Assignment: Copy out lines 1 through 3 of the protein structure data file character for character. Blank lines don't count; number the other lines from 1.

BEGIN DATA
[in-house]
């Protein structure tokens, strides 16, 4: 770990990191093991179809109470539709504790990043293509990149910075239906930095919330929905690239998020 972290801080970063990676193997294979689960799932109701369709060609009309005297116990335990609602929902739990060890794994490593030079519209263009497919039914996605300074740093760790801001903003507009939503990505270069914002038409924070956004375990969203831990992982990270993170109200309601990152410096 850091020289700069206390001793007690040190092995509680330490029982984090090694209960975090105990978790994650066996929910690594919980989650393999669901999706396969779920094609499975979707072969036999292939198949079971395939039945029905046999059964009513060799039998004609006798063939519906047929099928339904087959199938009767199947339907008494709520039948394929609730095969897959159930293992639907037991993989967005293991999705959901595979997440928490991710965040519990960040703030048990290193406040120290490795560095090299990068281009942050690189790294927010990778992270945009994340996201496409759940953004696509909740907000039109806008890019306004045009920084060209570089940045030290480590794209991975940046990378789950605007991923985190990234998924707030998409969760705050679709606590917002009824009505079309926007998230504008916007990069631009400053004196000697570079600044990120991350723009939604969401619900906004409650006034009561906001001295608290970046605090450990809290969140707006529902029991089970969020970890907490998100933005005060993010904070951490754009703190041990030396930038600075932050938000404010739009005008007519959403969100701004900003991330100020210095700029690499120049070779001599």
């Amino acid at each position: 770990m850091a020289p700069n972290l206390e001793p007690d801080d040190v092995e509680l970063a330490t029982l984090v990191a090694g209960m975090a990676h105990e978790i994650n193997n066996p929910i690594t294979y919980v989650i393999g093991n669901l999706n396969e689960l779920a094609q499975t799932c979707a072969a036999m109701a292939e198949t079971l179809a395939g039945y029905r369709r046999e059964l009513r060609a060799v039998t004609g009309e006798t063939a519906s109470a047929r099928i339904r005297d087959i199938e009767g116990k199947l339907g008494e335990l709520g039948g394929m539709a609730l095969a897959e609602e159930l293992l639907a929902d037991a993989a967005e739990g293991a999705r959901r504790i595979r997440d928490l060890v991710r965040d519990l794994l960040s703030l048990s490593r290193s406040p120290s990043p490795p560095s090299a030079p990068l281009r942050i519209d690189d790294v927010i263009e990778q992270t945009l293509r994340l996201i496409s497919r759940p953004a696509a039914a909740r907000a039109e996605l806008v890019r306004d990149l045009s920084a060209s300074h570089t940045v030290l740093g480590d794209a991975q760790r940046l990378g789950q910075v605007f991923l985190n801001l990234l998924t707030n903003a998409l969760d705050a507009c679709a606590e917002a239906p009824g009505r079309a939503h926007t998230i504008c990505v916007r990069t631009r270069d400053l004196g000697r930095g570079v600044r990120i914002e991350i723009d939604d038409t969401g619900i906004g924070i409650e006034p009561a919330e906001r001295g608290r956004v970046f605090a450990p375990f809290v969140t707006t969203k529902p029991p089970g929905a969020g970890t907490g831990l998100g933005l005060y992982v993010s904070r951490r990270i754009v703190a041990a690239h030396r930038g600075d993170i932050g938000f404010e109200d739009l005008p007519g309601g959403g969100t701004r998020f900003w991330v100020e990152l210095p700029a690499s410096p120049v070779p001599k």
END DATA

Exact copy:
[in-house]
């Protein structure tokens, strides 16, 4: 770990990191093991179809109470539709504790990043293509990149910075239906930095919330929905690239998020 972290801080970063990676193997294979689960799932109701369709060609009309005297116990335990609602929902739990060890794994490593030079519209263009497919039914996605300074740093760790801001903003507009939503990505270069914002038409924070956004375990969203831990992982990270993170109200309601990152410096 850091020289700069206390001793007690040190092995509680330490029982984090090694209960975090105990978790994650066996929910690594919980989650393999669901999706396969779920094609499975979707072969036999292939198949079971395939039945029905046999059964009513060799039998004609006798063939519906047929099928339904087959199938009767199947339907008494709520039948394929609730095969897959159930293992639907037991993989967005293991999705959901595979997440928490991710965040519990960040703030048990290193406040120290490795560095090299990068281009942050690189790294927010990778992270945009994340996201496409759940953004696509909740907000039109806008890019306004045009920084060209570089940045030290480590794209991975940046990378789950605007991923985190990234998924707030998409969760705050679709606590917002009824009505079309926007998230504008916007990069631009400053004196000697570079600044990120991350723009939604969401619900906004409650006034009561906001001295608290970046605090450990809290969140707006529902029991089970969020970890907490998100933005005060993010904070951490754009703190041990030396930038600075932050938000404010739009005008007519959403969100701004900003991330100020210095700029690499120049070779001599």
């Amino acid at each position: 770990m850091a020289p700069n972290l206390e001793p007690d801080d040190v092995e509680l970063a330490t029982l984090v990191a090694g209960m975090a990676h105990e978790i994650n193997n066996p929910i690594t294979y919980v989650i393999g093991n669901l999706n396969e689960l779920a094609q499975t799932c979707a072969a036999m109701a292939e198949t079971l179809a395939g039945y029905r369709r046999e059964l009513r060609a060799v039998t004609g009309e006798t063939a519906s109470a047929r099928i339904r005297d087959i199938e009767g116990k199947l339907g008494e335990l709520g039948g394929m539709a609730l095969a897959e609602e159930l293992l639907a929902d037991a993989a967005e739990g293991a999705r959901r504790i595979r997440d928490l060890v991710r965040d519990l794994l960040s703030l048990s490593r290193s406040p120290s990043p490795p560095s090299a030079p990068l281009r942050i519209d690189d790294v927010i263009e990778q992270t945009l293509r994340l996201i496409s497919r759940p953004a696509a039914a909740r907000a039109e996605l806008v890019r306004d990149l045009s920084a060209s300074h570089t940045v030290l740093g480590d794209a991975q760790r940046l990378g789950q910075v605007f991923l985190n801001l990234l998924t707030n903003a998409l969760d705050a507009c679709a606590e917002a239906p009824g009505r079309a939503h926007t998230i504008c990505v916007r990069t631009r270069d400053l004196g000697r930095g570079v600044r990120i914002e991350i723009d939604d038409t969401g619900i906004g924070i409650e006034p009561a919330e906001r001295g608290r956004v970046f605090a450990p375990f809290v969140t707006t969203k529902p029991p089970g929905a969020g970890t907490g831990l998100g933005l005060y992982v993010s904070r951490r990270i754009v703190a041990a690239h030396r930038g600075d993170i932050g938000f404010e109200d739009l005008p007519g309601g959403g969100t701004r998020f900003w991330v100020e990152l210095p700029a690499s410096p120049v070779p001599k």